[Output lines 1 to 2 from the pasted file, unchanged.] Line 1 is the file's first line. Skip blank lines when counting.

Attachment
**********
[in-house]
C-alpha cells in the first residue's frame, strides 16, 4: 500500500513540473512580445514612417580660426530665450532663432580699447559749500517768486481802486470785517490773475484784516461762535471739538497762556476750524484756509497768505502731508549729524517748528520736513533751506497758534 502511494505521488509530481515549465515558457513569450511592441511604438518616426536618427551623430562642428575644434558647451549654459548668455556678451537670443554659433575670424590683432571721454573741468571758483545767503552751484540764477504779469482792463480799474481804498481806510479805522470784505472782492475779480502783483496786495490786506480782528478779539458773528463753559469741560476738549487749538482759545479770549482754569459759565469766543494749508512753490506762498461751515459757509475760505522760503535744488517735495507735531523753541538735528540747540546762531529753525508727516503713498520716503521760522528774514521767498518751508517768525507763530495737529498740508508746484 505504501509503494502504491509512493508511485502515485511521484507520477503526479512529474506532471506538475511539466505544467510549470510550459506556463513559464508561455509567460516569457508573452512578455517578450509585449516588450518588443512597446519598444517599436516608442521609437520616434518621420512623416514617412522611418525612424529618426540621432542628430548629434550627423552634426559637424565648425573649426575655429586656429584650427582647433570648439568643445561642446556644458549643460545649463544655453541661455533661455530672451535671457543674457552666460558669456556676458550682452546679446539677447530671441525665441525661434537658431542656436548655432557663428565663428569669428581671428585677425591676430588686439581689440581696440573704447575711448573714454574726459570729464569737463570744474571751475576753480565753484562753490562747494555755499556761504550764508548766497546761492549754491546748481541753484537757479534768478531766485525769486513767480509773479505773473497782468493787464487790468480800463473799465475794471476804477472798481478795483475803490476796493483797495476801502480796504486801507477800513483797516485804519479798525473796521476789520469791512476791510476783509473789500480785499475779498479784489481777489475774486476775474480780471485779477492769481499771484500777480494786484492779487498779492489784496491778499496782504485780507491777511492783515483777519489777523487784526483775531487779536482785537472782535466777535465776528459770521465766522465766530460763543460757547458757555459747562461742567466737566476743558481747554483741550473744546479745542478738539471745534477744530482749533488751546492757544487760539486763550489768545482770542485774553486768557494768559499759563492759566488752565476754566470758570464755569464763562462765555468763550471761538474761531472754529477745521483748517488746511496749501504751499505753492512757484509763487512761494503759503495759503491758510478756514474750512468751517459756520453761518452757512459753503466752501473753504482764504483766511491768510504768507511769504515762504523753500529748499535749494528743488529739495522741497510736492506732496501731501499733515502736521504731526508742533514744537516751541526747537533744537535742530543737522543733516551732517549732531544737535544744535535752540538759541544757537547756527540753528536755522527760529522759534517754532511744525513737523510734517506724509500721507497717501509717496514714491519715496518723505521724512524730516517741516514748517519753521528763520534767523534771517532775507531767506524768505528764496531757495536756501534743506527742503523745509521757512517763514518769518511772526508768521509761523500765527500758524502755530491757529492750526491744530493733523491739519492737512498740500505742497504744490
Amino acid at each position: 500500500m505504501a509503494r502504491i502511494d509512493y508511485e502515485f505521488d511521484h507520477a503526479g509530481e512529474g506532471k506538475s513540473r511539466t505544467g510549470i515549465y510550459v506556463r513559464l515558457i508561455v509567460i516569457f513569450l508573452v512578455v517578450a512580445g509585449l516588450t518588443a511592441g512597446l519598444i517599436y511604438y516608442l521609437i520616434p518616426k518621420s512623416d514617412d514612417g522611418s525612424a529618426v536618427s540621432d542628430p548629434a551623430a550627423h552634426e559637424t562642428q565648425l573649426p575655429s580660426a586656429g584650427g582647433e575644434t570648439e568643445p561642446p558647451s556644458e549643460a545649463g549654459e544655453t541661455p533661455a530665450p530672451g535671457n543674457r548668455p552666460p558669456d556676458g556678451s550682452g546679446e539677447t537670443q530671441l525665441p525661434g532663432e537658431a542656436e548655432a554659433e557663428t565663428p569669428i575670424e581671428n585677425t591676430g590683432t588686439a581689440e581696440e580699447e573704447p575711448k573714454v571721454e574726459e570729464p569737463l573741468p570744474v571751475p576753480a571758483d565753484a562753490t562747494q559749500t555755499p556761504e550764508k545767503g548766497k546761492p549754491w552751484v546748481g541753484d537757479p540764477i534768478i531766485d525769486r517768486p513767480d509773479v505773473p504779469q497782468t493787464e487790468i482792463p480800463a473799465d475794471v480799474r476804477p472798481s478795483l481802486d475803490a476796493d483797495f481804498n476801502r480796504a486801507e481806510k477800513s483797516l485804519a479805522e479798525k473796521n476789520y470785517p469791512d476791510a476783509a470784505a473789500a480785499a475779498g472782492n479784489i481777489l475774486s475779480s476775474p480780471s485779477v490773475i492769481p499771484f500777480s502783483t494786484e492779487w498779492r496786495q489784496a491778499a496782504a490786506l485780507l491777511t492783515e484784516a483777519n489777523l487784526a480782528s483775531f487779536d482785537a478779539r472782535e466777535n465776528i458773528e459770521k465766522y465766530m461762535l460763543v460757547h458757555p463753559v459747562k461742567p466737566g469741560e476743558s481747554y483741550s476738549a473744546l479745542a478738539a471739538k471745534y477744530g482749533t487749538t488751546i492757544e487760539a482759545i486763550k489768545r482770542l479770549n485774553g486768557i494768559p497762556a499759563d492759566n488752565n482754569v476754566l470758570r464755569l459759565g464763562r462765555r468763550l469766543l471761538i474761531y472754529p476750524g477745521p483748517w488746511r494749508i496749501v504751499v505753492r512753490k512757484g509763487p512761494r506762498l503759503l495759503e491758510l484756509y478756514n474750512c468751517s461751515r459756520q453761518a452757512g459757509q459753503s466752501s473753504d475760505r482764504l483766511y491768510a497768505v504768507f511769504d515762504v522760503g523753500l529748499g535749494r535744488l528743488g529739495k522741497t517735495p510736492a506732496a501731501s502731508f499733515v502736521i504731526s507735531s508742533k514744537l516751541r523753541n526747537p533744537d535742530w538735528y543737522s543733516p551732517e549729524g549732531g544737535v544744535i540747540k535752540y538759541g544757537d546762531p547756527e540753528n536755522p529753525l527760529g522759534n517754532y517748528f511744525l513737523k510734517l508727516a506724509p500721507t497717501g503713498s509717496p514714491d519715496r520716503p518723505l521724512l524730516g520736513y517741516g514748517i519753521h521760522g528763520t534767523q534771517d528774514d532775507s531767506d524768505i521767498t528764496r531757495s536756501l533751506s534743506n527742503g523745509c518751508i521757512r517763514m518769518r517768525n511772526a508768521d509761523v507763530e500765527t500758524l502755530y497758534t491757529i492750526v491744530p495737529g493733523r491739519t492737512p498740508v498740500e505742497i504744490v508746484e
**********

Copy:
[in-house]
C-alpha cells in the first residue's frame, strides 16, 4: 500500500513540473512580445514612417580660426530665450532663432580699447559749500517768486481802486470785517490773475484784516461762535471739538497762556476750524484756509497768505502731508549729524517748528520736513533751506497758534 502511494505521488509530481515549465515558457513569450511592441511604438518616426536618427551623430562642428575644434558647451549654459548668455556678451537670443554659433575670424590683432571721454573741468571758483545767503552751484540764477504779469482792463480799474481804498481806510479805522470784505472782492475779480502783483496786495490786506480782528478779539458773528463753559469741560476738549487749538482759545479770549482754569459759565469766543494749508512753490506762498461751515459757509475760505522760503535744488517735495507735531523753541538735528540747540546762531529753525508727516503713498520716503521760522528774514521767498518751508517768525507763530495737529498740508508746484 505504501509503494502504491509512493508511485502515485511521484507520477503526479512529474506532471506538475511539466505544467510549470510550459506556463513559464508561455509567460516569457508573452512578455517578450509585449516588450518588443512597446519598444517599436516608442521609437520616434518621420512623416514617412522611418525612424529618426540621432542628430548629434550627423552634426559637424565648425573649426575655429586656429584650427582647433570648439568643445561642446556644458549643460545649463544655453541661455533661455530672451535671457543674457552666460558669456556676458550682452546679446539677447530671441525665441525661434537658431542656436548655432557663428565663428569669428581671428585677425591676430588686439581689440581696440573704447575711448573714454574726459570729464569737463570744474571751475576753480565753484562753490562747494555755499556761504550764508548766497546761492549754491546748481541753484537757479534768478531766485525769486513767480509773479505773473497782468493787464487790468480800463473799465475794471476804477472798481478795483475803490476796493483797495476801502480796504486801507477800513483797516485804519479798525473796521476789520469791512476791510476783509473789500480785499475779498479784489481777489475774486476775474480780471485779477492769481499771484500777480494786484492779487498779492489784496491778499496782504485780507491777511492783515483777519489777523487784526483775531487779536482785537472782535466777535465776528459770521465766522465766530460763543460757547458757555459747562461742567466737566476743558481747554483741550473744546479745542478738539471745534477744530482749533488751546492757544487760539486763550489768545482770542485774553486768557494768559499759563492759566488752565476754566470758570464755569464763562462765555468763550471761538474761531472754529477745521483748517488746511496749501504751499505753492512757484509763487512761494503759503495759503491758510478756514474750512468751517459756520453761518452757512459753503466752501473753504482764504483766511491768510504768507511769504515762504523753500529748499535749494528743488529739495522741497510736492506732496501731501499733515502736521504731526508742533514744537516751541526747537533744537535742530543737522543733516551732517549732531544737535544744535535752540538759541544757537547756527540753528536755522527760529522759534517754532511744525513737523510734517506724509500721507497717501509717496514714491519715496518723505521724512524730516517741516514748517519753521528763520534767523534771517532775507531767506524768505528764496531757495536756501534743506527742503523745509521757512517763514518769518511772526508768521509761523500765527500758524502755530491757529492750526491744530493733523491739519492737512498740500505742497504744490